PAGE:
Month: May 2005

  • More Maemo Madness

    Calcoo, an RPN and algebraic calculator
    Gnuboy 3x zoom
    Gnuboy, zoomed 3x using xgnuboy.
    VTE terminal emulator.

    More successful builds on Maemo x86 today. I’m still in the information gathering stage, trying to find projects that are worth spending more time on doing “proper” hildonization to. All of the above screenshots were derived from downloading a source tarball and running ./configure and make, nothing more. VTE was exciting because it didn’t fail out on dependencies that I can’t easily provide and with the soft keyboard just popped up. Having a decent usable terminal emulator is going to be a key item for a physical 770 device. The error-free build is encouraging.

    When I have some more time I would like to package some of the apps that I have been tinkering with up in .debs for distribution, but I’d like to stress that everything I’ve posted in the last few days builds on x86 with little or no modification. They’re far from well integrated Maemo apps and I’ve only tested a handful on an ARM target (I’m waiting for the next scratchbox/qemu release to do any real testing), but it’s definitely a start.

  • More Maemo Success

    I managed to get a few more things compiled and running on Maemo (mostly on x86) over the weekend. Proper Maemo ports are also starting to come in from new sources. This CPU/Memory usage meter is hildonized and designed to fit in the top statusbar. Great little hack! There are a bunch of gnome-applet style things that would do great in that status bar.

    Two of the best places for fully-featured Maemo apps are INDT’s Maemo Apps pageand the Kernel Concepts Maemo page.

    With that said, on to some more low-hanging fruit of apps that compiled with little or no modification (on most of these ./configure and make “just worked”):

    MPlayer playing Rocketboom in a window
    MPlayer windowed playing the intro to Rocketboom
    Fullscreen MPlayer
    MPlayer fullscreen, zoomed 2x.
    GView: A very lightweight image viewer.
    Glock: an analog clock.

    The smaller apps, GView and Glock could really rock if they were ported with a basic hildonized interface. Over the weekend I also got XChat built and running on x86 (here’s a screenshot) with everything but in-channel text input working perfectly. I still think that a properly ported Gaim would be the best graphical IRC interface for Maemo right now.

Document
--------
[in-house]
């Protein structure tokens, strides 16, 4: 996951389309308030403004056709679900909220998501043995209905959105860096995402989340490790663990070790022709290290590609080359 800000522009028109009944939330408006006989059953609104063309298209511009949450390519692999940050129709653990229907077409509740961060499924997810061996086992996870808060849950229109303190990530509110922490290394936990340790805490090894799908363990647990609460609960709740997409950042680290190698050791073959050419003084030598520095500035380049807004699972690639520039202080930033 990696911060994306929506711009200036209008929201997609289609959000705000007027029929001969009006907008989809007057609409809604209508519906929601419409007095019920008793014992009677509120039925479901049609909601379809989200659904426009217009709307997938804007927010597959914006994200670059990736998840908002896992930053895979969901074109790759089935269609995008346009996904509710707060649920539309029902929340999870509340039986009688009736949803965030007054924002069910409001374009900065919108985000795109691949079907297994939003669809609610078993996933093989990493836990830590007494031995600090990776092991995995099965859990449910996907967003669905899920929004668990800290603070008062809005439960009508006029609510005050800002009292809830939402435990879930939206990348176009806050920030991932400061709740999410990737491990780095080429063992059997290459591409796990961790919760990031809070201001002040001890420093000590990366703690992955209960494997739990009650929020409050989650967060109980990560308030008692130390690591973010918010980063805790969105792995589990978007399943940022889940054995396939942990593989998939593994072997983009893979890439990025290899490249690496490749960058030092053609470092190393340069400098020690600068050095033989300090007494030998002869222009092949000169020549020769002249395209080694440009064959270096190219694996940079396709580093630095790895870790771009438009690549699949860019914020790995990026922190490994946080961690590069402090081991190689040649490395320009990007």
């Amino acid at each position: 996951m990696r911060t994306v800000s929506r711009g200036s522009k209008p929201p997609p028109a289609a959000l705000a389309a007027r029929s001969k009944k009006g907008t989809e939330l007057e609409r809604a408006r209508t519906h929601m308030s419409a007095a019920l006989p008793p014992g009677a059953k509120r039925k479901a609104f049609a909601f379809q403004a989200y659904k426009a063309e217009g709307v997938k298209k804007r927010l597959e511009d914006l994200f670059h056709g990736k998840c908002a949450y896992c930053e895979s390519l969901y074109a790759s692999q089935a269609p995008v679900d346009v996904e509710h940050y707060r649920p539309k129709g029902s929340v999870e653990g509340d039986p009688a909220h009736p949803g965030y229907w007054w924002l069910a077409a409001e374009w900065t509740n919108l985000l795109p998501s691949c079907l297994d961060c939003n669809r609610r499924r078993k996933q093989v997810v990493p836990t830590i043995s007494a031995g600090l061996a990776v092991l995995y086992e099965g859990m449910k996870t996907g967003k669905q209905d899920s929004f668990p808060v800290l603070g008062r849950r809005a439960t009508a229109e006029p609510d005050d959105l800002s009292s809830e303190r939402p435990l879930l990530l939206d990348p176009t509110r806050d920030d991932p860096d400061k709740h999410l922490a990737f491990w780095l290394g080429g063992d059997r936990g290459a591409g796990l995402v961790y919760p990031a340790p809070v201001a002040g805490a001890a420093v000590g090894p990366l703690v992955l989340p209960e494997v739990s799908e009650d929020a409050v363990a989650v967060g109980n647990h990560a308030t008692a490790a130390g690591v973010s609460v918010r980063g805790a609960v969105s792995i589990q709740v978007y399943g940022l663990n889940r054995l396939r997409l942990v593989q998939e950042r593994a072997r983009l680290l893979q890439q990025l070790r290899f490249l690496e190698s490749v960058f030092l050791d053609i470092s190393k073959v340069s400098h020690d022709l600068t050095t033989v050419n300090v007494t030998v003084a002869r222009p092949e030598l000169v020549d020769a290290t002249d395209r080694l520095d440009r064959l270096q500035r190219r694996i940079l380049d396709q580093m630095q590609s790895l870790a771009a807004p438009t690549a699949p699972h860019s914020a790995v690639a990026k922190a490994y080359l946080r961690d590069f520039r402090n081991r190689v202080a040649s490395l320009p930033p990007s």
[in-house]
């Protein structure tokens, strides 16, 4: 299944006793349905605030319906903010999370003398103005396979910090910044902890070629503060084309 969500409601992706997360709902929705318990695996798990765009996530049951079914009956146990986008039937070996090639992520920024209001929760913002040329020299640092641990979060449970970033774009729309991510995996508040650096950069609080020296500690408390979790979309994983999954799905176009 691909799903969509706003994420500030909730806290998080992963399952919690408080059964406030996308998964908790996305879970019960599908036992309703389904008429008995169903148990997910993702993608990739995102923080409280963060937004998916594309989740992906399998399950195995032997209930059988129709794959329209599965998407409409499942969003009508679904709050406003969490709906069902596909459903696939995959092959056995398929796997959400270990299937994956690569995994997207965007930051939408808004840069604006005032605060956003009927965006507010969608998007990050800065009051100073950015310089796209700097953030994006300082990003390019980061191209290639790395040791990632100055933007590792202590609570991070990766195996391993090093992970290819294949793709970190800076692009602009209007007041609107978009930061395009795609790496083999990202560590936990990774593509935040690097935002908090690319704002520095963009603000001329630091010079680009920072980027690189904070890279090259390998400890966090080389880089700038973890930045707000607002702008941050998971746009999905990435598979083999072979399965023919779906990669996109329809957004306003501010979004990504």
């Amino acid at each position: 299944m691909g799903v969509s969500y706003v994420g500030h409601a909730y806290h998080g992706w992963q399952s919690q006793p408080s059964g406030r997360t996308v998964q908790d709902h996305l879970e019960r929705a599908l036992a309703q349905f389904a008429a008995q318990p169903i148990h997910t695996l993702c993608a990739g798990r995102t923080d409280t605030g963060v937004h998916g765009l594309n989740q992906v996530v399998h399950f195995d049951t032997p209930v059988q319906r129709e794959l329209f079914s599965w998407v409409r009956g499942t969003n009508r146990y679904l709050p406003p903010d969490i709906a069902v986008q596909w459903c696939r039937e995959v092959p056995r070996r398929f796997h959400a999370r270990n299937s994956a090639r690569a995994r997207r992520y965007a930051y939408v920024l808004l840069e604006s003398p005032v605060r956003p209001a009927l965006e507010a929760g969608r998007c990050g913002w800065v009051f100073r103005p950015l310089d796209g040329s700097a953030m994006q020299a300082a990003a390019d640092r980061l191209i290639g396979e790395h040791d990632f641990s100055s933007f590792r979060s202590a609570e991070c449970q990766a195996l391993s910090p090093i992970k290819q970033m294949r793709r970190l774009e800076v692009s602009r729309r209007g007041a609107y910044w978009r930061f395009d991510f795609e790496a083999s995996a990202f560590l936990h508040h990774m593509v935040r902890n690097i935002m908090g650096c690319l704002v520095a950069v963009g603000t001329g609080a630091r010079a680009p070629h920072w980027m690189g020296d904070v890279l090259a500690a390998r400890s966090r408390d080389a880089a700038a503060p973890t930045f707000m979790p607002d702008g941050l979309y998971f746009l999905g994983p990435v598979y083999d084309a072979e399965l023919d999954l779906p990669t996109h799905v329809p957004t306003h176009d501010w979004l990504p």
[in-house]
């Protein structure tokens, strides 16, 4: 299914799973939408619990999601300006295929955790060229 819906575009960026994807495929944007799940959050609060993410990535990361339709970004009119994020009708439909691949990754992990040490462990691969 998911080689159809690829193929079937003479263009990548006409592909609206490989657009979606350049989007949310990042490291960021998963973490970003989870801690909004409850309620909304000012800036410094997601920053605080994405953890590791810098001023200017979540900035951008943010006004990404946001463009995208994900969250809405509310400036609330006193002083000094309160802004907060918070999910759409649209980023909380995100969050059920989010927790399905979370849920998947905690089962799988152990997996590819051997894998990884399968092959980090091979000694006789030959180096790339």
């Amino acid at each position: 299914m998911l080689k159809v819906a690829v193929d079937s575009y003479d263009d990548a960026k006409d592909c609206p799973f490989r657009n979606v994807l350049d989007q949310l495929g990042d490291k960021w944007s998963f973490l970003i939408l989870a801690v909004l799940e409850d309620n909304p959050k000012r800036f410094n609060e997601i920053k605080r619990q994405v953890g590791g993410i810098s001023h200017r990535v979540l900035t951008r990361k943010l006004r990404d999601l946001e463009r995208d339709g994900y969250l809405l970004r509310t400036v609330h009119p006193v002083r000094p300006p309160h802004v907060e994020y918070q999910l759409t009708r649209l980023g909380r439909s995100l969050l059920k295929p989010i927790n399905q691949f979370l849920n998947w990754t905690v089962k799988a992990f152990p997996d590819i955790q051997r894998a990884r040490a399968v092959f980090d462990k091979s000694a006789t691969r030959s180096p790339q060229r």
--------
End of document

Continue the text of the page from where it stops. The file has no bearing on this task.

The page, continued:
The weekend is over but I hope to do some proper maemo hacking during my downtime this week.

    Update: MPlayer chewed up a lot of CPU and as such is probably not going to run very well on the device itself, especially since so much time and effort has been put in to tweaking GStreamer for the platform. I’ve grown accustomed to the “throw anything at MPlyaer” approach to Linux multimedia, so I had to try…

  • Maemo Emulation

    For those of you looking to kick it oldskool when the Nokia 770 comes out, there might be a few open source projects that fit the bill. Frodo 4.1b, a Commodore 64 emulator, and Atari800 built and ran without modification on the x86 Maemo development environment. Frodo chewed through almost all of the CPU on my Athlon XP 2500+, so getting that to run on the actual device might be a bit iffy. I saw some .asm files in the Atari800 source, which may be the downfall of Atari800 on Arm.

    We’ll see though. I tried a few more modern emulators (gameboy, nes, snes, etc) but nothing looked like it was going to be easy to get work at first glance. Here are a few screenshots of what I was able to get running this evening:

    Atari800 on Maemo x86
    Atari800 on Maemo x86
    Frodo C64 Emulator on Maemo x86
    Frodo (C64 emulator) on Maemo x86

  • GKrellM on Maemo!

    GKrellM running in Maemo

    This totally rocks! I’ve been tinkering around with Maemo this evening and I’ve been hunting around for apps to run on it. After a few misses I decided to try GKrellM. I was amazed when it “just worked,” compiled and ran in my Maemo x86 scratchbox! If you’d like to play for yourself, grab the source (I used 2.2.7), unpack it, run make, then go to the src dir and run ./gkrellm

    I haven’t set up an Arm environment using QEMU yet to test it there, but that’s next.

    Update: Here are some more screenshots showing how maemo handles the configuration dialogs.

    GKrellM Config: right click
    When you right click on the top of the GKrellM window.
    GKrellM Config: main config menu
    The main configuration menu.
    GKrellM Config: license dialog
    License dialog.

    Update: GKrellM isn’t quite as happy running on ARM under QEMU:

    GKrellM on Arm: not so happy
    Not so happy.
    GKrellM on Arm: menus
    No fonts in the menus.
    GKrellM on Arm: after restarting
    After running restart.

    I’m told that changing to the ARM target while still running the X session is just asking for trouble. Oops! I’m not sure if the display issue is due to QEMU or if it will be a problem on an actual device. If anyone gets a chance to run it on a real live device I’d love to hear how it goes. Here’s the error I get over and over when running GKrellM on SDK_ARM using QEMU 0.6.1: